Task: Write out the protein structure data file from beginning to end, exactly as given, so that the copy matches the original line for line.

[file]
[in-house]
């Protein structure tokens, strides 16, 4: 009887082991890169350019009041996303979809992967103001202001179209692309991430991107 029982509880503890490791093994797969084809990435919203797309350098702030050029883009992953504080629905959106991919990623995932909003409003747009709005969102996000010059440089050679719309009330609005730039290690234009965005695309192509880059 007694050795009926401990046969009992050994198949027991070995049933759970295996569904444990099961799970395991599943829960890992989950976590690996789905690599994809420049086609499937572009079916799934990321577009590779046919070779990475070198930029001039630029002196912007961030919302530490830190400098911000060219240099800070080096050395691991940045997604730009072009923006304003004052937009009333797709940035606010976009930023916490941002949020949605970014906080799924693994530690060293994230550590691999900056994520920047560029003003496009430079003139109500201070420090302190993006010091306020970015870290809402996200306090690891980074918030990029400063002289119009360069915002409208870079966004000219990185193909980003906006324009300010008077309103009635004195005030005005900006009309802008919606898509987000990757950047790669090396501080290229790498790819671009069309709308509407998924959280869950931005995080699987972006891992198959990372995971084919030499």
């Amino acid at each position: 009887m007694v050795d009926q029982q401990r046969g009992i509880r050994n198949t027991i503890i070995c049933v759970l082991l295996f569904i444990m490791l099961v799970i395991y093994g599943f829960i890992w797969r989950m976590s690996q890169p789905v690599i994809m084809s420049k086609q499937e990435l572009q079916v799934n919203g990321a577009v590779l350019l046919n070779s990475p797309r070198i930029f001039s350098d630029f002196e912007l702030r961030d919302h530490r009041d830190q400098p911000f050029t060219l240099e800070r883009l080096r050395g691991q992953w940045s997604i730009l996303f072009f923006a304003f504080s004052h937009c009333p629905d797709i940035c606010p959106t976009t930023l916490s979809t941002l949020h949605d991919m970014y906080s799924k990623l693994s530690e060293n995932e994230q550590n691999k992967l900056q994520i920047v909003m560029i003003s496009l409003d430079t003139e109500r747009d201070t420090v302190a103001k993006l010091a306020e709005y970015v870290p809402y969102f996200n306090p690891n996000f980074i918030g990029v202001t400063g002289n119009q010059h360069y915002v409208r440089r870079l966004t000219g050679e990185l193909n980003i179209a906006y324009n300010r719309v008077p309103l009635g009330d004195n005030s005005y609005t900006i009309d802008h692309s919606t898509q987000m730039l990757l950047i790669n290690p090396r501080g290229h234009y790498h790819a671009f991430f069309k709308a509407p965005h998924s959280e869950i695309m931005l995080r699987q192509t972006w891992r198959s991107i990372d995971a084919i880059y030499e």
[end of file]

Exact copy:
[in-house]
């Protein structure tokens, strides 16, 4: 009887082991890169350019009041996303979809992967103001202001179209692309991430991107 029982509880503890490791093994797969084809990435919203797309350098702030050029883009992953504080629905959106991919990623995932909003409003747009709005969102996000010059440089050679719309009330609005730039290690234009965005695309192509880059 007694050795009926401990046969009992050994198949027991070995049933759970295996569904444990099961799970395991599943829960890992989950976590690996789905690599994809420049086609499937572009079916799934990321577009590779046919070779990475070198930029001039630029002196912007961030919302530490830190400098911000060219240099800070080096050395691991940045997604730009072009923006304003004052937009009333797709940035606010976009930023916490941002949020949605970014906080799924693994530690060293994230550590691999900056994520920047560029003003496009430079003139109500201070420090302190993006010091306020970015870290809402996200306090690891980074918030990029400063002289119009360069915002409208870079966004000219990185193909980003906006324009300010008077309103009635004195005030005005900006009309802008919606898509987000990757950047790669090396501080290229790498790819671009069309709308509407998924959280869950931005995080699987972006891992198959990372995971084919030499």
């Amino acid at each position: 009887m007694v050795d009926q029982q401990r046969g009992i509880r050994n198949t027991i503890i070995c049933v759970l082991l295996f569904i444990m490791l099961v799970i395991y093994g599943f829960i890992w797969r989950m976590s690996q890169p789905v690599i994809m084809s420049k086609q499937e990435l572009q079916v799934n919203g990321a577009v590779l350019l046919n070779s990475p797309r070198i930029f001039s350098d630029f002196e912007l702030r961030d919302h530490r009041d830190q400098p911000f050029t060219l240099e800070r883009l080096r050395g691991q992953w940045s997604i730009l996303f072009f923006a304003f504080s004052h937009c009333p629905d797709i940035c606010p959106t976009t930023l916490s979809t941002l949020h949605d991919m970014y906080s799924k990623l693994s530690e060293n995932e994230q550590n691999k992967l900056q994520i920047v909003m560029i003003s496009l409003d430079t003139e109500r747009d201070t420090v302190a103001k993006l010091a306020e709005y970015v870290p809402y969102f996200n306090p690891n996000f980074i918030g990029v202001t400063g002289n119009q010059h360069y915002v409208r440089r870079l966004t000219g050679e990185l193909n980003i179209a906006y324009n300010r719309v008077p309103l009635g009330d004195n005030s005005y609005t900006i009309d802008h692309s919606t898509q987000m730039l990757l950047i790669n290690p090396r501080g290229h234009y790498h790819a671009f991430f069309k709308a509407p965005h998924s959280e869950i695309m931005l995080r699987q192509t972006w891992r198959s991107i990372d995971a084919i880059y030499e």